Originally, I wanted to go with a “positive” angle for this post because I’ve been very fortunate to land an agent and, recently, a two-book deal with Kensington Books, working with a talented Black woman editor there. I didn’t want to come across like I’m standing on a soapbox from inside the room (albeit, barely in the foyer,) into which so many of my fellow writing warriors of color continue battling to gain access.

But that worry fell away, because I know that speaking the truth is at the core of storytelling, and self-editing and mincing words about the galling lack of diversity in publishing does nothing to amplify the message that change must come.

And while it’s thoroughly encouraging to see authors of color like Jacqueline Woodson and Junot Diaz win prestigious awards, and writers like Roxane Gay and Ta-Nehisi Coates move deeper into the Special Rooms, invited to sit at the table and go and come at their leisure, it’s simply not enough. Of course I don’t mean to diminish the significance of these writers’ accomplishments. No, I see each as a victory to be celebrated and counted as wins for the overall community of black and brown artists. But we need more. We need bigger shifts. We need tides turning in order to steer closer — and with some urgency — toward a publishing world that is reflective of the one in which we’re living.

GIVEAWAY: Comment on this post by Noon (EST) on Sunday, August 2 to win a copy of EARTH’S WATERS. Follow The Debutante Ball on Facebook and Twitter for extra entries—just mention that you did so in your comments. We’ll choose and contact the winner on Friday. Good luck!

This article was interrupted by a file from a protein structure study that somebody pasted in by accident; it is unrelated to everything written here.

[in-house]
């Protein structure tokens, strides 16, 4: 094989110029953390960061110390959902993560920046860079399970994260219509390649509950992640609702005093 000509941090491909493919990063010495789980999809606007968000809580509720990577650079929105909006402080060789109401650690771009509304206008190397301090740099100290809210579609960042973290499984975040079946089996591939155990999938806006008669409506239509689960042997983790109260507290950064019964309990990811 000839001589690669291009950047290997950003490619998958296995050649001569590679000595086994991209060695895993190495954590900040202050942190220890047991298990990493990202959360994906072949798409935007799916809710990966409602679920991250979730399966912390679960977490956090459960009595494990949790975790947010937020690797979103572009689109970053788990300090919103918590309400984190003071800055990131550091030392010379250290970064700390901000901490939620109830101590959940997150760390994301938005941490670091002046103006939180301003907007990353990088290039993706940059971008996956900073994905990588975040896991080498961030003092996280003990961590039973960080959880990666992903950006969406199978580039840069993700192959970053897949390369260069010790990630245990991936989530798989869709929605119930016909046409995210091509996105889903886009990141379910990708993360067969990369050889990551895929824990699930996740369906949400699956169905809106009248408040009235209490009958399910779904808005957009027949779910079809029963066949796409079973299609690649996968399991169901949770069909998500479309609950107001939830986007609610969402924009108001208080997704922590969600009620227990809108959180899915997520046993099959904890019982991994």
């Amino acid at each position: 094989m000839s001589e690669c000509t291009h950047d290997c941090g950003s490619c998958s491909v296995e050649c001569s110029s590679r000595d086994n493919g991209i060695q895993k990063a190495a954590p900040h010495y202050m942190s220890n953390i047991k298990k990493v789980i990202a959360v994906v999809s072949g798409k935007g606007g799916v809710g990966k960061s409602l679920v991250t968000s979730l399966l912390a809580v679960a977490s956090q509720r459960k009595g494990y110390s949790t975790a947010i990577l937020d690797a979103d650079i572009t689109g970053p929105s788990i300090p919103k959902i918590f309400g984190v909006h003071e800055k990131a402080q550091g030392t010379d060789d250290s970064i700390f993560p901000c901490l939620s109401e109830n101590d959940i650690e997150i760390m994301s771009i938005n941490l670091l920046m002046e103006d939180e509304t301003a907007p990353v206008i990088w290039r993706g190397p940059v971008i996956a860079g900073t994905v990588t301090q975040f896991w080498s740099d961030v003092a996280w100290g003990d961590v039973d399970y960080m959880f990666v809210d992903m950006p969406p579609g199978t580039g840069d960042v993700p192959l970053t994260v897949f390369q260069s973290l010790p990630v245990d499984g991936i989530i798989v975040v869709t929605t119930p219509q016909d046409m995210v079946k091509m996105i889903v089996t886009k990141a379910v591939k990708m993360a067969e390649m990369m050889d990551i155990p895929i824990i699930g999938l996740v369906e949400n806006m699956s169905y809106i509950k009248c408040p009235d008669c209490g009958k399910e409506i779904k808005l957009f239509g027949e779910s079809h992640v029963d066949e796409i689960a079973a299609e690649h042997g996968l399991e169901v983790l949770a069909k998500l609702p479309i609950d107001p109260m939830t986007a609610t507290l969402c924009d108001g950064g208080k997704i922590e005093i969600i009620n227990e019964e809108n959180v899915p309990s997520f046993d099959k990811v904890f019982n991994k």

Blades_bioheadshotNicole Blades is an author and freelance journalist who writes about motherhood and race, identity, culture, and technology. Her debut novel, EARTH’S WATERS, was published in 2007 and her second novel, THE THUNDER BENEATH US (Kensington), will be published Fall 2016. Follow her on Twitter and her award-winning parenting blog Ms. Mary Mack.

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Colleen Oakley is the author of BEFORE I GO (Simon & Schuster/Gallery, Jan. 2015), a love story. A former editor for Marie Claire and Women's Health & Fitness, she's now an Atlanta-based freelance writer. Find out more at colleenoakley.com.

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This article has 10 Comments

  1. “We need tides turning in order to steer closer — and with some urgency — toward a publishing world that is reflective of the one in which we’re living.”

    Absolutely! Wonderful post, Nicole

  2. This is a great post, Nicole. For me, you absolutely stayed positive. Pointing out the truth isn’t going negative. I’m hoping for bigger shifts, too!

    1. Thanks, Shelly. I didn’t want to come across as ranting or like I’m belittling the strides that have been made. But you’re correct: bigger shifts are needed, and that’s just the truth.

  3. “…speaking the truth is at the core of storytelling, and self-editing and mincing words about the galling lack of diversity in publishing does nothing to amplify the message that change must come…” <= perfectly said, Nicole. Thank you!

  4. Thanks for this post, Nicole. I think either approach can be hugely effective. A “positive” spin can highlight what is and what can be — we all need something to strive for and believe can happen. But even better to mention those inspirations and then to pull us towards the problems that need work and make us look, really look.

  5. It can be so hard to stay upbeat on this topic, but you did (despite yourself!). It’s so important to keep talking and keep working and find likeminded people who will be there when things get tough. Thank you so much for your candidness.